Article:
Tourism, Accommodation and Historical Attractions in Natal, South Africa
The Natal Battlefields
The Voortrekkers - Andries Pretorius
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Cometh the Hour . . .
Things eventually began to improve the sorry state of the trekkers. A ship full of provisions had arrived, the grass had begun to grow and on 22nd November 1838, Andries Pretorius and 60 men and sixty wagons arrived.
Pretorius had been a volunteer when Potgieter had sacked Kapain and had carried the news to the Voortrekkers in Natal but had returned to the Eastern Cape to farm despite being entreated to join the trek. Eventually, in October of 1838 he changed his mind and rode north, gathering men capable of taking the field as he went.
Pretorius was six feet tall with a paunch but the Zulus called him Ngalonkulu - brawny arms. He was described as shrewd, charming and sensible and lost no time after his joyous reception amongst the Voortrekkers in getting things done. He removed all the old partisan animosities and established strict military discipline.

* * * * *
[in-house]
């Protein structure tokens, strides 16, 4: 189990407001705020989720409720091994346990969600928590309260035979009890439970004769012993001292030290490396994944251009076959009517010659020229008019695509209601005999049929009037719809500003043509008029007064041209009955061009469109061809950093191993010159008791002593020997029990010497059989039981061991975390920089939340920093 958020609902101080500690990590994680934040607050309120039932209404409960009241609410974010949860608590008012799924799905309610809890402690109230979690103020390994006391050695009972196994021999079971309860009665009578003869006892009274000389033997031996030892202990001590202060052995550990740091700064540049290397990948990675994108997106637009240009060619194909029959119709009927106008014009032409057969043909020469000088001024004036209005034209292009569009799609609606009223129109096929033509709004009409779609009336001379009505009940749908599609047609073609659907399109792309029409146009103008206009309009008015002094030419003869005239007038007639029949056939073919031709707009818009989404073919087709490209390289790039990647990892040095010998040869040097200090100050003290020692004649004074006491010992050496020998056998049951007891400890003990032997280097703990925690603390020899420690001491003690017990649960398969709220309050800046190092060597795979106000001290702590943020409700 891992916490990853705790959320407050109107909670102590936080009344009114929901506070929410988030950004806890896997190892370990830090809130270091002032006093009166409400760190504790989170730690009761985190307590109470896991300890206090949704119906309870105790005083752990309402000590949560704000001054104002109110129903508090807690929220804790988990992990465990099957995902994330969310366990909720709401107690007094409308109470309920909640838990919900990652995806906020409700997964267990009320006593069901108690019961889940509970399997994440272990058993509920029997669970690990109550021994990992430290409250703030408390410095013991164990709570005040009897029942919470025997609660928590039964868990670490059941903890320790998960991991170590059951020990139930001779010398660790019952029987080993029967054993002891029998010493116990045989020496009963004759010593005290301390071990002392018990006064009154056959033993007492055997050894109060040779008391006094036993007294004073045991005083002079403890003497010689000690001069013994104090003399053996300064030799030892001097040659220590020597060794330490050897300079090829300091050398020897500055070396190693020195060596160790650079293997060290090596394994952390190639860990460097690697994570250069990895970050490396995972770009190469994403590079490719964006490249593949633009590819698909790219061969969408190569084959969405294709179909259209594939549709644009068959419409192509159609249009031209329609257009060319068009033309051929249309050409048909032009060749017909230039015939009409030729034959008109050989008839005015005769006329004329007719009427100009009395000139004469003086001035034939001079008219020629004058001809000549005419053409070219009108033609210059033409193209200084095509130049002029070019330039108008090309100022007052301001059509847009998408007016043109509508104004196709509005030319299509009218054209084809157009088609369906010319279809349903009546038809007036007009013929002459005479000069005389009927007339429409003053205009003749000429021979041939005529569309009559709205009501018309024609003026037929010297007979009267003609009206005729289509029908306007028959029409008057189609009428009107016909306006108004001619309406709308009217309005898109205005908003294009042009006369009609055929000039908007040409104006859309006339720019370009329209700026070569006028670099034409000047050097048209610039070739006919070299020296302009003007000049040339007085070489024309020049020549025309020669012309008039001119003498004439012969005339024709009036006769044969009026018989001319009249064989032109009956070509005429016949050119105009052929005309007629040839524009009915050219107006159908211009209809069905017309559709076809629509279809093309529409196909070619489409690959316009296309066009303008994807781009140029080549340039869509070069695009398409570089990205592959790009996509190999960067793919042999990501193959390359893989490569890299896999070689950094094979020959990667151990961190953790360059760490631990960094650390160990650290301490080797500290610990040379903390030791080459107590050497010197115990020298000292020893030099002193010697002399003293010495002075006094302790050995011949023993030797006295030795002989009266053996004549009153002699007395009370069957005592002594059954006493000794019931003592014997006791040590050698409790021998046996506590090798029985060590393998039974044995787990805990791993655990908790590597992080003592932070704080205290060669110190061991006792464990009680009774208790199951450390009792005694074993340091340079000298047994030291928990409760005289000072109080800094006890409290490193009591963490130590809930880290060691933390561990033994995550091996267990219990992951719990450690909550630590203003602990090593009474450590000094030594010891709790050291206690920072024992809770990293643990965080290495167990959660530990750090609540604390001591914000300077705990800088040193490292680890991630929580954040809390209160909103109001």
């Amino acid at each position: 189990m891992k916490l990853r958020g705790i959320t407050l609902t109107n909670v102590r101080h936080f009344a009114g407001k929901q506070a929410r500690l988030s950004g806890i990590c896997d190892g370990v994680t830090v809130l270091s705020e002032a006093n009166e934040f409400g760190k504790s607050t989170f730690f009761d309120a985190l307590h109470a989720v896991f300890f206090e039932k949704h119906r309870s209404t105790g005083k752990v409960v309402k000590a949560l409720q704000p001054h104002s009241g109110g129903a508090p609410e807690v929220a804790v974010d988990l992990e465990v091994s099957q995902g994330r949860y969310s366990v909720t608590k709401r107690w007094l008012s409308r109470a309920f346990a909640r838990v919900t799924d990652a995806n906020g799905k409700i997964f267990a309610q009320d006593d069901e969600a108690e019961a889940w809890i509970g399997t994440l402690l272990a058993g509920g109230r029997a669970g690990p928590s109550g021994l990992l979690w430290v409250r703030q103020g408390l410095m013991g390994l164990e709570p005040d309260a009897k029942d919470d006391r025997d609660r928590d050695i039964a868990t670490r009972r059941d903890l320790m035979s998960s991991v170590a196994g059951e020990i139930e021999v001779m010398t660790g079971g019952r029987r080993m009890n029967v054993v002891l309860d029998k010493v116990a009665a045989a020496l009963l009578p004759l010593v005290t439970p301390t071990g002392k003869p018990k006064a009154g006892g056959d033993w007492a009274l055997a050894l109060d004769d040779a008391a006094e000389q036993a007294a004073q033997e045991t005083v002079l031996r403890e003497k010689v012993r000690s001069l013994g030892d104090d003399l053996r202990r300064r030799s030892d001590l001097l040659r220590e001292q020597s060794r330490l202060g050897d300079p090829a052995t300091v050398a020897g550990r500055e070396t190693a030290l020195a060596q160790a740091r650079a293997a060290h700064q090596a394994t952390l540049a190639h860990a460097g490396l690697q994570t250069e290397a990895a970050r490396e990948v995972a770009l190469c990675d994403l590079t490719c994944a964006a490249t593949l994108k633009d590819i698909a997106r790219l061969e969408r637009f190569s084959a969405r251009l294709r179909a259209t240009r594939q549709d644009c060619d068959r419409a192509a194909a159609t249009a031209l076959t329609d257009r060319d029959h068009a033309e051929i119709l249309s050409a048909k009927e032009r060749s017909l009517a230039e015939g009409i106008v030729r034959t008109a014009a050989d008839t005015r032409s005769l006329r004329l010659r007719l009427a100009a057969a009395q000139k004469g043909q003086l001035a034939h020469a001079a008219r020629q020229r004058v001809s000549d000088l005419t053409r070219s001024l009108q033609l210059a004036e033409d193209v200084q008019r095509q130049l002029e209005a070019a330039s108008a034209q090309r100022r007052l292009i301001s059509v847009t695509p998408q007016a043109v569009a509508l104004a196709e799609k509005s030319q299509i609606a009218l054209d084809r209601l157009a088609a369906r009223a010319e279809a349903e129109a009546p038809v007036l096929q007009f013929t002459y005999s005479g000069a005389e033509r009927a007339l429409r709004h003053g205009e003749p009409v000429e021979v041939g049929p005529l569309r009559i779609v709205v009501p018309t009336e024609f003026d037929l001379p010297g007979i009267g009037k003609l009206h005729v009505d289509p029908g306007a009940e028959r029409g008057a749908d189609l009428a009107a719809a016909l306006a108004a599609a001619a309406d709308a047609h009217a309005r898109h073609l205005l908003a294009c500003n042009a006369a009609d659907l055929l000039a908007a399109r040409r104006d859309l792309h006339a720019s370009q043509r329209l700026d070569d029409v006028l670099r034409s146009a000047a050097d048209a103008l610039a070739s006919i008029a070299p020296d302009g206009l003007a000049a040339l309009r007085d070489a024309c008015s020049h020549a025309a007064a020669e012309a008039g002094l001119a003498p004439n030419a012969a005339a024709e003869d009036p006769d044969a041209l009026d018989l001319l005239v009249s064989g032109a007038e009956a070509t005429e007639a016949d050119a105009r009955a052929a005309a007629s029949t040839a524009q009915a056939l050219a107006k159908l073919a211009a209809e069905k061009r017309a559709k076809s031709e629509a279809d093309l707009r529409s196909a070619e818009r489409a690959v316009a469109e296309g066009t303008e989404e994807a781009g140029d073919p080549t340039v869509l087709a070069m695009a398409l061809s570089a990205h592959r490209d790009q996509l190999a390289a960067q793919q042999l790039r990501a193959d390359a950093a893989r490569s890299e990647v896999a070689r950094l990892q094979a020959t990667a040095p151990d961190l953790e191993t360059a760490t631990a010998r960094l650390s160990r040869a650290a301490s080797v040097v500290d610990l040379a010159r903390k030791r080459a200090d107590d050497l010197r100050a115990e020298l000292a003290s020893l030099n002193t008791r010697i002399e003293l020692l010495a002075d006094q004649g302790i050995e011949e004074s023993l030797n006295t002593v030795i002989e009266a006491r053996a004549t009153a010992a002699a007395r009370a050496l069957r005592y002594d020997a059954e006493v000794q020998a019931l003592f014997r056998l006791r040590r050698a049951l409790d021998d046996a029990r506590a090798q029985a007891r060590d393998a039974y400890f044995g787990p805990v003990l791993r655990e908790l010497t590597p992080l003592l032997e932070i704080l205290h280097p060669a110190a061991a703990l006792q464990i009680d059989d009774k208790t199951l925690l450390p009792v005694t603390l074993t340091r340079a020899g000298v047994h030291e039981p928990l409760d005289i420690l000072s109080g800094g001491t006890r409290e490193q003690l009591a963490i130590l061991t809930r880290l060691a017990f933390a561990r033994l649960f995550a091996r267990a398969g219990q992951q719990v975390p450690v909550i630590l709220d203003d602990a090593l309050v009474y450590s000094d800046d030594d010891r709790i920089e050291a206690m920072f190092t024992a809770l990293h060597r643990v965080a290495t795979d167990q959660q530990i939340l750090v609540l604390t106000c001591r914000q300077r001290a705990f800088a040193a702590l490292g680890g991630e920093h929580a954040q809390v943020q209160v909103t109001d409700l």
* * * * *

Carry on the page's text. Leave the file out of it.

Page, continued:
Combined with the small trekker group from Durban, almost five hundred men and over sixty wagons loaded with provisions and gunpowder moved into Zululand to take vengeance. With them were three small muzzle loading 2½" cannons. At the end of each day, the wagons were drawn into laager and sentries posted.
The strategy was simple - march straight to Umgungundlovu until the enemy was encountered.
The would-be cleric of the trekkers, Erasmus Smit had been left behind and the 'poet of the trekkers' Sarel Cilliers now felt compelled to do something more than hold the daily services.
After obtaining the approval of the commando leaders, at the service at Danskraal (monument, right), standing on one of the gun carriages, he promised that should they be successful against the Zulus, they would dedicate a day in honour of the event and build a church to the Lord. This pledge was repeated by all on the commando every night until the Zulus were encountered.
Pretorius forces the Zulus to attack a heavily defended laager at Blood River . . .